expected to be in the region of another
£100 million. This equates to a reduction
of around 14.5% in the Council’s net
budget, or £75 less spent per resident
– bringing the cumulative savings total
for the Council to £340 million,
for the period 2008 to 2017.
Children’s services (including schools)£1,010.7m
Adult social care£428.6m
Have your say
Between 16 March and 27 April
2015, we will be consulting on our
future budget proposals. Please tell
us what you think about these
early proposals.
0
200
Culture, communities & other services
£151.6m
Highways, transport, planning & waste disposal
£139.5m
Future inflation, contingencies & reserves
£74.8m
Capital borrowing costs
£61.1m
Capital costs paid from revenue
£34.4m
How
400the budget
600 is funded
800
1000
From 16 March, an information
booklet and an online questionnaire
can be found at: www.hants.
gov.uk/budgetsurvey. You
can request a paper copy of the
documents by emailing corporate.
[email protected]
or by calling 0300 555 1375.
This article is about the Hampshire
County Council element of Council
Tax. Your Council Tax bill also
includes amounts for the Police
and Crime Commissioner for
Hampshire, Hampshire Fire and
Rescue Authority, your local district
council and, in many areas, a parish
or town council.
For more details about the
County Council’s budget
please visit our website:
www.hants.gov.uk/budget
Please contact your district council
if you have any queries about
your Council Tax bill or Council
Tax Support.
9
Funded by:
Council Tax£504.9m
Income£257.4m
Reserves£44.3m
Specific Government grants
£855.5m
General Government grants
£182.4m
Business rates£44.8m
Surplus on collection funds
£11.4m
Hampshire County Council’s Band D
Council Tax remains at £1,037.88
Please note that Hampshire Now went to print before Hampshire County Council set the budget, so there may
have been some changes. The final figures are available on our website: www.hants.gov.uk/budget
Hampshire now www.hants.gov.uk
Making a difference:
change lives through care
“Someone comes in every morning
and helps get me ready for the day,
helping me get showered and dressed
and preparing breakfast. It has been a
wonderful service. Right from the word
go they have treated me with kindness,
compassion and dignity. They have
all become friends and I cannot praise
them enough.”
independence and continue to live at
home. The carers who help Mary are
among an army of dedicated people
making a difference to people’s lives
around the county. They are not only
supporting people like Mary after
a spell in hospital, but also those
with more complex and continuing
These words from Mary in Winchester
illustrate the difference that support
from care workers has made to her
life as she recovers from a shoulder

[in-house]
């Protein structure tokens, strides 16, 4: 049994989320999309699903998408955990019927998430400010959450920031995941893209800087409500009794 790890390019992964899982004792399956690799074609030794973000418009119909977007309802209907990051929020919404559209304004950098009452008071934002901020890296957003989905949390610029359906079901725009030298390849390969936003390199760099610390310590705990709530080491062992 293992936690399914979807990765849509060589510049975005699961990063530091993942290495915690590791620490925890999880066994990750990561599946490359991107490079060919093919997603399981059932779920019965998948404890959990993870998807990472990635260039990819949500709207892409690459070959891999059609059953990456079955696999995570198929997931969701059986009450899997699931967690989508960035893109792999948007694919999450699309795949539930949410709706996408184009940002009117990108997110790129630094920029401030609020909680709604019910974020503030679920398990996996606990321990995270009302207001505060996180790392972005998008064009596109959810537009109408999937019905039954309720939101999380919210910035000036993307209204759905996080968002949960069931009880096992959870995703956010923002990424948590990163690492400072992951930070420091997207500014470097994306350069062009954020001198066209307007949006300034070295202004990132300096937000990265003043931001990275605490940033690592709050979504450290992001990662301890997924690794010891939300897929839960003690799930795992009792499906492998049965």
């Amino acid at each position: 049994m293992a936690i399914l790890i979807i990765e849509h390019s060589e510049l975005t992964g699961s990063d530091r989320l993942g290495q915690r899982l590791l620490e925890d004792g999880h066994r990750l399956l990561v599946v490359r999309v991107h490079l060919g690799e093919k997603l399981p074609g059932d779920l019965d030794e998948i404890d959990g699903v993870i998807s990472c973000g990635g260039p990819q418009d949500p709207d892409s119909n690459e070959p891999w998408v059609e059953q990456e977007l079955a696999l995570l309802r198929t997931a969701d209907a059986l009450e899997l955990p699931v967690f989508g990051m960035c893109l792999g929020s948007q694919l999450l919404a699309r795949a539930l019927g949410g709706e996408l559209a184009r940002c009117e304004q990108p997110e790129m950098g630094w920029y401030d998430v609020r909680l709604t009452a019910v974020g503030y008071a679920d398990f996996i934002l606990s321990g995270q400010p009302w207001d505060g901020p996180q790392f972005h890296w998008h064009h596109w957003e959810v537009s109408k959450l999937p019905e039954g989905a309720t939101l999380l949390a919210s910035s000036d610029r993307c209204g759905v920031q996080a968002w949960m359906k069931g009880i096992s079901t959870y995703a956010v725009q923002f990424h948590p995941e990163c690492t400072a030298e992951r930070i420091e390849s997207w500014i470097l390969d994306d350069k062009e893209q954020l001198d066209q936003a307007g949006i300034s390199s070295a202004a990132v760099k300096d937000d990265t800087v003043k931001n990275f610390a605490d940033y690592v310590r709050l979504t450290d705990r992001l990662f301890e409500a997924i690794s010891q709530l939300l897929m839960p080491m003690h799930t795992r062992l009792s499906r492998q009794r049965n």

fracture following a fall at her
home. She is being supported by
carers, who provide the Council’s
reablement services in Winchester.
10
Reablement care is intensive support
provided in the home to people
who, for example, may be leaving
hospital, helping them regain their
Social care is changing
Important changes are coming into
effect as a result of the Care Act
which is aimed at modernising social
care law. There will be a number of
important new responsibilities for the
County Council, some of which come
into effect this year, while the rest will
come into force in 2016.
The driving forces behind the new
legislation are to provide people
with greater choice and control over
their care, keeping adults safe, and
promoting wellbeing by ensuring
advice, information and support is
readily accessible.
Our Adult Services department is
already well ahead with this work. We
have well-established safeguarding
protocols and services which enable
people to live independently for
longer in their own homes. But there
are some new responsibilities for the
care needs who want to stay at
home. Each year, our Adult Services
help more than 6,000 people to do
this. With people living longer, that
number is likely to rise significantly,
so we are fully behind a campaign to
recruit more carers.
If you think you have what it takes to
help people like Mary and others who
may have more long-term care needs,
visit our care recruitment web pages
www.hants.gov.uk/changelives
to find out more. As well as helping
change the lives of others, it may just
change your own! See opposite why
one carer made the switch from retail
to care.
Find us on Facebook:
www.facebook.com/
changelivesstartwithyours
Council which will result in additional
support for Hampshire residents,
including:
• Supporting Carers: Carers will
be entitled to receive support in
their own right to help them with
their caring role, if they meet new
eligibility criteria.
to care and support from this April.
The Council has been seeking views
on charging for brokerage (a set fee
for arranging care at home for those
who are able to fully meet the cost
of care or support themselves), and
on proposals relating to charges for
deferred payments for care.
• Advocacy: The Council must
find an independent advocate to
help individuals who – without
advocacy support – will be unable
to participate in, or understand, the
care and support system.